Yan-Yeung Luk, assistant professor of chemistry in Syracuse University's College of Arts and Sciences, was recently awarded a $430,000 National Science Foundation Faculty Early Career Development (CAREER) Award.
Luk will use the award to expand his study of a new class of water-soluble molecules that can spontaneously self-assemble (stick together) to form new kinds of materials for use in the biomaterials and biopharmaceutical industries.
Until now, only soap molecules were thought to be able to self-assemble in water. However, Luk and his research team discovered a new kind of molecule that can also self-assemble in water using a different mechanism than soap. The discovery was recently published in the Journal of the American Chemical Society.
Soap molecules self-assemble in water because part of a soap molecule is oily. The oily components stick together because oil and water do not mix. Luk's new molecule does not contain an oily substance; instead, it self-assembles in a microenvironment that repels water molecules. This repelling action enables the positively- and negatively-charged components of the new molecule to connect.
Other kinds of molecules, such as salt, which is composed of positively charged sodium ions and negatively charged chloride ions, dissolve in water because there is nothing to prevent the water molecules from separating the ions.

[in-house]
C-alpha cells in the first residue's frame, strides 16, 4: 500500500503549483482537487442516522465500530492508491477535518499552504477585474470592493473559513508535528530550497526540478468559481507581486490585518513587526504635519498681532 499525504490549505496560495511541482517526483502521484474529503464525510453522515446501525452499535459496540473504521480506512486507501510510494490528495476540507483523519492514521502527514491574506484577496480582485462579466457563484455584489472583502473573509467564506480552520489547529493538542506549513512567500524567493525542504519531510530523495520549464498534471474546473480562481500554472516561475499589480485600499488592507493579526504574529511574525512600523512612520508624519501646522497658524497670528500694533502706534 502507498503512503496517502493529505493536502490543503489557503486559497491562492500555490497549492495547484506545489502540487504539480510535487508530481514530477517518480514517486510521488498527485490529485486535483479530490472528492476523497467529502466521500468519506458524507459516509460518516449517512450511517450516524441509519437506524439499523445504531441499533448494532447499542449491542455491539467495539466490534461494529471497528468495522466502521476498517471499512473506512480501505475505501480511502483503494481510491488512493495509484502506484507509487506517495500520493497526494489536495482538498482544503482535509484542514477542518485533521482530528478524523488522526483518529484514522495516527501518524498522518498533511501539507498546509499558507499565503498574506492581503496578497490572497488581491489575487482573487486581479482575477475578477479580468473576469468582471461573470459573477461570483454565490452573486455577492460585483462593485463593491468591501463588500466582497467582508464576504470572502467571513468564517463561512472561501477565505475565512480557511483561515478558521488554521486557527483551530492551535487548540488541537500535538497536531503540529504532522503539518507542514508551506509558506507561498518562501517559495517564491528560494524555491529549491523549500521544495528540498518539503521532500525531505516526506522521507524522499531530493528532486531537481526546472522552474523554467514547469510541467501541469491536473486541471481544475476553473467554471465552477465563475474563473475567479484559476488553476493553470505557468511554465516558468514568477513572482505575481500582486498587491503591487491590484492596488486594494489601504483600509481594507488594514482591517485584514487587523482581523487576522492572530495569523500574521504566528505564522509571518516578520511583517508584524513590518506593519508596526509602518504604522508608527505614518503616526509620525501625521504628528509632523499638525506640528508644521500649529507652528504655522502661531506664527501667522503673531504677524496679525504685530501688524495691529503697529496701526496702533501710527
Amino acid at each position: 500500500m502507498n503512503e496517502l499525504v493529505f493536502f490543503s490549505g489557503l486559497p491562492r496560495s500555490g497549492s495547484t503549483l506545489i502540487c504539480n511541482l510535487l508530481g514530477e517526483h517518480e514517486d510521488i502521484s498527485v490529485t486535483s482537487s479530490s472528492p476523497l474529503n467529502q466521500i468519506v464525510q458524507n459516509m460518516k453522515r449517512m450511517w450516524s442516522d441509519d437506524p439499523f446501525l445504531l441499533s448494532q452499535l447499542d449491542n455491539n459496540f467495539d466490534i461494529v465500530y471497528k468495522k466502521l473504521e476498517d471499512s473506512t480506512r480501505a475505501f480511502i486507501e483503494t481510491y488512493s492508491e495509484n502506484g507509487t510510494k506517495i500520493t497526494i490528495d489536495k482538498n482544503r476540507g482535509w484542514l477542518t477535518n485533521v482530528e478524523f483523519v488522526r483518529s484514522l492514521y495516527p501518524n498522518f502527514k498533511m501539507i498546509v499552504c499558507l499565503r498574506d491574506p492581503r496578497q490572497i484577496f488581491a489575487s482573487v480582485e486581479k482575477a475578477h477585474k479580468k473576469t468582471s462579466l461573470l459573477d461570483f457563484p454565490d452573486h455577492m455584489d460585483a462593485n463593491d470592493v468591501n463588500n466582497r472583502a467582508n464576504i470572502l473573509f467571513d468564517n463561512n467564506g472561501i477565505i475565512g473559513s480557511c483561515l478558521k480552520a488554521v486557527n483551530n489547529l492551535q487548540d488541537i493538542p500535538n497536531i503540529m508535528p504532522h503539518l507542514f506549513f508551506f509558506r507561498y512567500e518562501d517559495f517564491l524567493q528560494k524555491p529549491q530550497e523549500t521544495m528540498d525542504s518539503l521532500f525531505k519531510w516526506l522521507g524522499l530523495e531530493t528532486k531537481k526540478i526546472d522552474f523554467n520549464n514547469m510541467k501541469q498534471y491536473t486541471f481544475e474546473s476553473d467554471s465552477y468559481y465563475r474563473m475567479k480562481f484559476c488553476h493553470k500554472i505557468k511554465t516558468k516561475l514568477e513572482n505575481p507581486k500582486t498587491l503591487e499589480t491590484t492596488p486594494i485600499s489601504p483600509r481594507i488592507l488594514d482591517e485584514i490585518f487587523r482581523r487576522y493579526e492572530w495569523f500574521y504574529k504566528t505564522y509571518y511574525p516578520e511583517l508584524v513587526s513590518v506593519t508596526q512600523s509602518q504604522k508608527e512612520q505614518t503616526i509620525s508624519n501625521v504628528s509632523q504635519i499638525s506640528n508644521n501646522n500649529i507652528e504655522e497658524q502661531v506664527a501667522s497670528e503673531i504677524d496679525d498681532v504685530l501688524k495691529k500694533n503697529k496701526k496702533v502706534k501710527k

In contrast, Luk's new molecule is composed of sodium ions and negatively charged carboxylic ions as well as an aromatic component. This aromatic component repels the water molecules, allowing the new molecules to self-assemble in their own protective microenvironment.
When these molecules are assembled, they can be used to support polymer coatings and the formation of a new kind of hydrogel. Because of its unique structure, this hydrogel can function or behave like living tissues. Luk's research team is exploring ways to use this new material as a molecular factory to make new drugs and as a biodegradable implant for tissue regeneration.
Luk has been at Syracuse University since 2004. He holds a bachelor's degree in chemistry from Polytechnic University, New York, and a Ph.D. in bioorganic chemistry from the University of Chicago. He did a post-doctoral fellowship in chemical and bioengineering at the University of Wisconsin, Madison.